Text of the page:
Does Size Matter? | Fit Pregnancy

Does Size Matter?

If you’re expecting and overweight, should you try to lose or just eat for two? Here's how to have a healthy plus-size pregnancy.


Bouncing back from a C-section can take longer if you’re overweight because there is an increased risk of complications, adds Laura E. Riley, M.D., medical director of labor and delivery at Massachusetts General Hospital in Boston.

Then there’s the effect of excess maternal weight on the baby. The chance of birth defects rises in babies
of women with a BMI of 25 and increases with every point above that. And heavier moms may have more difficulty initiating breastfeeding, though if they keep trying, success is just as likely as it is for normal-weight women.

Don’t panic—act! If you are overweight and pregnant, your reaction to all this talk of risk may be to start worrying. Don’t: Anxiety isn’t good for you or your baby. With proper care and simple lifestyle changes, your pregnancy can go smoothly. McDonald, for example, never developed gestational diabetes or other complications, probably because she was careful to eat well and exercise regularly.

Putting the negative odds into perspective will also help you relax, says Brette McWhorter Sember, co-author of Your Plus-Size Pregnancy: The Ultimate Guide for the Full-Figured Expectant Mom (Barricade Books, 2005). “If you say overweight women have double the risk of something, that sounds awful,” she says. “However, if an average-size woman has a 1 in 100 risk, this means an overweight woman still has only a 2 in 100 risk.” The best way to enjoy this special time of life is to recognize that there’s a lot you can do now to ensure that you have the most trouble-free pregnancy, delivery and recovery possible.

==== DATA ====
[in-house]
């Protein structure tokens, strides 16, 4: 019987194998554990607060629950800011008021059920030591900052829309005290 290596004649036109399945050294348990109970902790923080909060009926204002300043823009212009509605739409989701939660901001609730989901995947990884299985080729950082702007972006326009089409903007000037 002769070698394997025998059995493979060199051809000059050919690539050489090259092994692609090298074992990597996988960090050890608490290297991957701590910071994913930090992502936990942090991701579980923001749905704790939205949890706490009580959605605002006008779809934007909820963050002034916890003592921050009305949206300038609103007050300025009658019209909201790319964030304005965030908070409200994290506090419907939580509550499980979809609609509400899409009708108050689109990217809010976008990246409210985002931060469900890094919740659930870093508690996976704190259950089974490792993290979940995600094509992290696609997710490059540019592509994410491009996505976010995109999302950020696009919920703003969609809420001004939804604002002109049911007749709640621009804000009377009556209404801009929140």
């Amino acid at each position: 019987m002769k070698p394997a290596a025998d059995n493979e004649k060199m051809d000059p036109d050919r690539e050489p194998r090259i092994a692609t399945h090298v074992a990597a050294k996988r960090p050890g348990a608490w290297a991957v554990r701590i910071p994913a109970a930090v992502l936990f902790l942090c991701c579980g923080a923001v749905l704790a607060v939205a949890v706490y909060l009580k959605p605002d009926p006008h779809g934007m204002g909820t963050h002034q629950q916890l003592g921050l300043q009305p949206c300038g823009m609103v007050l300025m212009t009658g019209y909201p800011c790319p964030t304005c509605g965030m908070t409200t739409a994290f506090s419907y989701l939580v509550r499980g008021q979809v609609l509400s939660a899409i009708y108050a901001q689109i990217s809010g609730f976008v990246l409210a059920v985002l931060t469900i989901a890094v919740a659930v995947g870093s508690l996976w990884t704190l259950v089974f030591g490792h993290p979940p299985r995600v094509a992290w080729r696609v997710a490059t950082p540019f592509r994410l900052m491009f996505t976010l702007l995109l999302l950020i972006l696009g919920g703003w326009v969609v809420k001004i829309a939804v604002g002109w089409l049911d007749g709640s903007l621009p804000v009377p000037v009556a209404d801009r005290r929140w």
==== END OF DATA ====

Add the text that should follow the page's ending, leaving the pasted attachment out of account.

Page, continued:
Get Moving Unless you have complications, such as vaginal bleeding or dizziness, exercise is one of the best things any pregnant woman can do for herself. Physical activity helps prevent excess weight gain, combats fatigue and gets you in better shape for labor and postpartum recovery. It may seem like a huge challenge to work out while battling nausea and carrying extra weight, especially if you’ve never been a fan of physical activity. But effective prenatal exercise can be as simple as a walk around the block. “Walking is not a difficult exercise for women who have been sedentary,” Riley says. “Just ease into it, increasing walks to at least 30 minutes per day.”
Prenatal exercise may have extra benefits for larger women. A Canadian study suggests that strength training can decrease the need for insulin in overweight women with gestational diabetes. And Brazilian researchers recently found overweight moms-to-be who get regular aerobic exercise maintain their cardiovascular fitness despite the tendency of most women to become less fit as pregnancy progresses.

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